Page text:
AMERICAN CABLE RY. CO.
MAYOR,ETC. , OF CITY OF NEW YORK.
AMERICAN CABLE RY. CO. v. MAYOR, ETC., OF CITY OF NEW YORK et a1. (Circuit Court,. S. D. New York. May 21, 1895.)
PLEADINGS A1'(D PROOF-DEPARTURE-ASSIGNMENT OF PATENT.
Proof of a direct assignment of a patent from the patentee to complainant does not constitute II. departure, although the bill alleges an assignment from the patentee through two intermediate parties to the complainant. The Miller patent, No. 271,727, for an improvement in cable railways, for raising the cable to the grip. held not anticipated. Where a corporation hail been organized, and has taken title to a patent (which action is apparently within the scope of its powers), and no proceedings have been taken to. terminate its existence, it may maintain a snit for infringement of the patent notwithstanding that defendant questions its corporate existence on the ground of failure to seasonably commence the corporate business.
CORPORATIONS-CORPORATE EXISTJilNCE-SUIT FOR INFRINGEMENT OF PATENT.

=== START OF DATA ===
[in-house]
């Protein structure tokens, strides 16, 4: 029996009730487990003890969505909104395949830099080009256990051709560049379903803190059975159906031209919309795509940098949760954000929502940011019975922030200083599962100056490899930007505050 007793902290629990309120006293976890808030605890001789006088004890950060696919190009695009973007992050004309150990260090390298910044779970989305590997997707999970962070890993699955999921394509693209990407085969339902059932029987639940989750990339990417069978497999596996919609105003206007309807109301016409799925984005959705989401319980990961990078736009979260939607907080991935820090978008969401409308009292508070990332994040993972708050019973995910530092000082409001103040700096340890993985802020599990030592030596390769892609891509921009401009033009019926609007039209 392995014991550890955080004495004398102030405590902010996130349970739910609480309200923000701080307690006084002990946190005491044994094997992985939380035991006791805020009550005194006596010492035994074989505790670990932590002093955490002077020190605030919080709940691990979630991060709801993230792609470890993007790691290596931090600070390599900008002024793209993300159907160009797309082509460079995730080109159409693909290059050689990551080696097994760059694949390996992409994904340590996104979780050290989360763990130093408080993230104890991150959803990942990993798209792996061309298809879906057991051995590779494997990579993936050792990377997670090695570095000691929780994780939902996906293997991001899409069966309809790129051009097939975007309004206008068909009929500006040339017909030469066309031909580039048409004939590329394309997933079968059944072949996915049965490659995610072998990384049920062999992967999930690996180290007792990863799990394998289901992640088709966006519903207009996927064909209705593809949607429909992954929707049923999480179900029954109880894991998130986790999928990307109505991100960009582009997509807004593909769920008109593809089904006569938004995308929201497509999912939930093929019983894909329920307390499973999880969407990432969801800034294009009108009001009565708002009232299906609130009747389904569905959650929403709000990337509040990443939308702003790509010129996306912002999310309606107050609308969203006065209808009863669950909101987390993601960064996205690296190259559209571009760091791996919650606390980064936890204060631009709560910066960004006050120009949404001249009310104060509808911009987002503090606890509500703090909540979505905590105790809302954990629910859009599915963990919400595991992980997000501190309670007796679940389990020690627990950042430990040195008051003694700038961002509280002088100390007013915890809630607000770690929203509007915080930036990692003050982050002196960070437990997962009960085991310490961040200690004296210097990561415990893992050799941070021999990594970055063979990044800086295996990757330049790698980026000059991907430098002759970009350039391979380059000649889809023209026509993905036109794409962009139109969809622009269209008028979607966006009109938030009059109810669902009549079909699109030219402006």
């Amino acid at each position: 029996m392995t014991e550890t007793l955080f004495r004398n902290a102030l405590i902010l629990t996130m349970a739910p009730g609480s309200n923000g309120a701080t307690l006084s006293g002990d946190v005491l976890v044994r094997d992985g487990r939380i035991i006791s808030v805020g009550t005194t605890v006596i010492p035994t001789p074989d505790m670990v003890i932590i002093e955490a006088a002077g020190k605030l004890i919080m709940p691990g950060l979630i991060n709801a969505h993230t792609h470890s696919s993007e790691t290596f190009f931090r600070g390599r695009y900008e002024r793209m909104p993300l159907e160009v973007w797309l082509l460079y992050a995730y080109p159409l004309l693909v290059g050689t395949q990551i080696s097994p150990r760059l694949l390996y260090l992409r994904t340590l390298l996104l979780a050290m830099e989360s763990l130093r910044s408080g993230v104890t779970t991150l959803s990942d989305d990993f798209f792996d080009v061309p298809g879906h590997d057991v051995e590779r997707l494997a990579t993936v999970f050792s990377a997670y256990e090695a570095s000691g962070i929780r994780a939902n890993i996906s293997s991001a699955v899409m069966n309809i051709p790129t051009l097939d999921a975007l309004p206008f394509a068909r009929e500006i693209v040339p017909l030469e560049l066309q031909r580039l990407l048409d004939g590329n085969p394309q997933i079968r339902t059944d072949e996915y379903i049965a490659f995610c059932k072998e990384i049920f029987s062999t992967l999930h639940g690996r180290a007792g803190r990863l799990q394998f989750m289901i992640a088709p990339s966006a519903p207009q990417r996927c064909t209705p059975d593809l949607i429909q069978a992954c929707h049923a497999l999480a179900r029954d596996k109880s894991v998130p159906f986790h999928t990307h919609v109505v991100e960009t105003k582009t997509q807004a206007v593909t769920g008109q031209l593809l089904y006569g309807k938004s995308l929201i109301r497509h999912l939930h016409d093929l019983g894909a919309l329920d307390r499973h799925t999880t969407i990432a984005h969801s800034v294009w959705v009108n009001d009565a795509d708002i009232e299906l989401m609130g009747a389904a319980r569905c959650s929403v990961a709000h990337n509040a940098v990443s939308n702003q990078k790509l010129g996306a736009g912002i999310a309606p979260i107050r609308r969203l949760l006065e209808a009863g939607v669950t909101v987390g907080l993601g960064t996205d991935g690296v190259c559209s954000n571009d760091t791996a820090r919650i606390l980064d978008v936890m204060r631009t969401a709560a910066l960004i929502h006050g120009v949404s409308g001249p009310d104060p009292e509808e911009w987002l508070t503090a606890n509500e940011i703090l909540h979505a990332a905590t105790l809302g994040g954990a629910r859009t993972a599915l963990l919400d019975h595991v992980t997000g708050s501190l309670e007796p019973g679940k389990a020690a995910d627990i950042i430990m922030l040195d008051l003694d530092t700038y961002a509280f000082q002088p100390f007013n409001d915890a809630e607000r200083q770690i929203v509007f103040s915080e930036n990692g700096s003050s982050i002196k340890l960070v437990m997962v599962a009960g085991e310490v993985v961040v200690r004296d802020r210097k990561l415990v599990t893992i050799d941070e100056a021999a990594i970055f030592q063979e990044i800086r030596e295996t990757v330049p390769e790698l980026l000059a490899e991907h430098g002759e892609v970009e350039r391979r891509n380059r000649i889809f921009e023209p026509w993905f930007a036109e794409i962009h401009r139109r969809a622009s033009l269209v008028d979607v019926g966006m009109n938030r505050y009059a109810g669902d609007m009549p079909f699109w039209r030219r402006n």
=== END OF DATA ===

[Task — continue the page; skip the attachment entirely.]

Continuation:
This was a suit by the American Cable Railway Company against the mayor, aldermen, and commonalty of the city of New York and the city of Brooklyn for alleged infringement of a patent relating to an improvement in cable railways. Chas. Howard Williams and Daniel H. Driscoll, for plaintiff. Francis Forbes and William H. Dykman, for defendants. WHEELER, District Judge. This suit was brought for infringement on the New York and Brooklyn bridge of patent No. 271,727, dated February 6, 1883, and granted to Daniel J. Miller for an improvement in cable railways for raising the cable to the grip, alleged to have been assigned May 14, 1883, by Miller to Otis S. Horton; by him, July 10, 1883, to the Cable Construction Company; and by that company, February 25, 1888, to the orator,-by instruments in writing recorded in the patent office. Certified copies from the patent office were put in evidence for proof of the assignments. On hearing before Judge Coxe, this proof of title was held to be sufficient, the patent was sustained, infringement was found, and a decree was entered for the plaintiff. 56 Fed. 149. On appeal, the circuit court of appeals held the proof of title to have been inSUfficient, and the decree was reversed, without prejudice to reopening the proofs. 9 C. C: A. 336, 60 Fed. 1016.· The proofs have been reopened, and testimony introduced by the plaintiff tending to prove the absence beyond knowledge of the subscribing witnesses, and by the plaintiff to prove and by the defendants to disprove the signature of Miller to the assignments; and the plaintiff has proved, beyond question made, the execution of an instrument in writing between Miller and the plaintiff dated February 23, 1888, which recites the ownership of many patents by Miller, naming them by number and date, and that the plaintiff "is the holder and owner of certain letters patent of the United States, numbered, entitled, and dated as follows: No. 271,727. The Construction of Railways. February 6, 1883,"-and, aftel' fuMhel' recitals, provides in consideration of the premises